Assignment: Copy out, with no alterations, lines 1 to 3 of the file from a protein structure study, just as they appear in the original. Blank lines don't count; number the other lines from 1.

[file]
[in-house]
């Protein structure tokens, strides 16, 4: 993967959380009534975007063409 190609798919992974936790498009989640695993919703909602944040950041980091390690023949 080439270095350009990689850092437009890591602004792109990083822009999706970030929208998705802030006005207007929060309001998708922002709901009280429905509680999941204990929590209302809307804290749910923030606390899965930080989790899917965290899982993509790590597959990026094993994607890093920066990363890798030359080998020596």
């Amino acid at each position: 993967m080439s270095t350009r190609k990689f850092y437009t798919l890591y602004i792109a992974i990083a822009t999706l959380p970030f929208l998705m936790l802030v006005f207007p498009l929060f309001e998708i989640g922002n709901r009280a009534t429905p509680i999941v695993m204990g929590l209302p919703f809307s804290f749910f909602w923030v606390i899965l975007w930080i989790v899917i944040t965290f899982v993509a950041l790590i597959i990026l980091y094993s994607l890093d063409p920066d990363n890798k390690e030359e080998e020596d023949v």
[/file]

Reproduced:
[in-house]
């Protein structure tokens, strides 16, 4: 993967959380009534975007063409 190609798919992974936790498009989640695993919703909602944040950041980091390690023949 080439270095350009990689850092437009890591602004792109990083822009999706970030929208998705802030006005207007929060309001998708922002709901009280429905509680999941204990929590209302809307804290749910923030606390899965930080989790899917965290899982993509790590597959990026094993994607890093920066990363890798030359080998020596």
């Amino acid at each position: 993967m080439s270095t350009r190609k990689f850092y437009t798919l890591y602004i792109a992974i990083a822009t999706l959380p970030f929208l998705m936790l802030v006005f207007p498009l929060f309001e998708i989640g922002n709901r009280a009534t429905p509680i999941v695993m204990g929590l209302p919703f809307s804290f749910f909602w923030v606390i899965l975007w930080i989790v899917i944040t965290f899982v993509a950041l790590i597959i990026l980091y094993s994607l890093d063409p920066d990363n890798k390690e030359e080998e020596d023949v």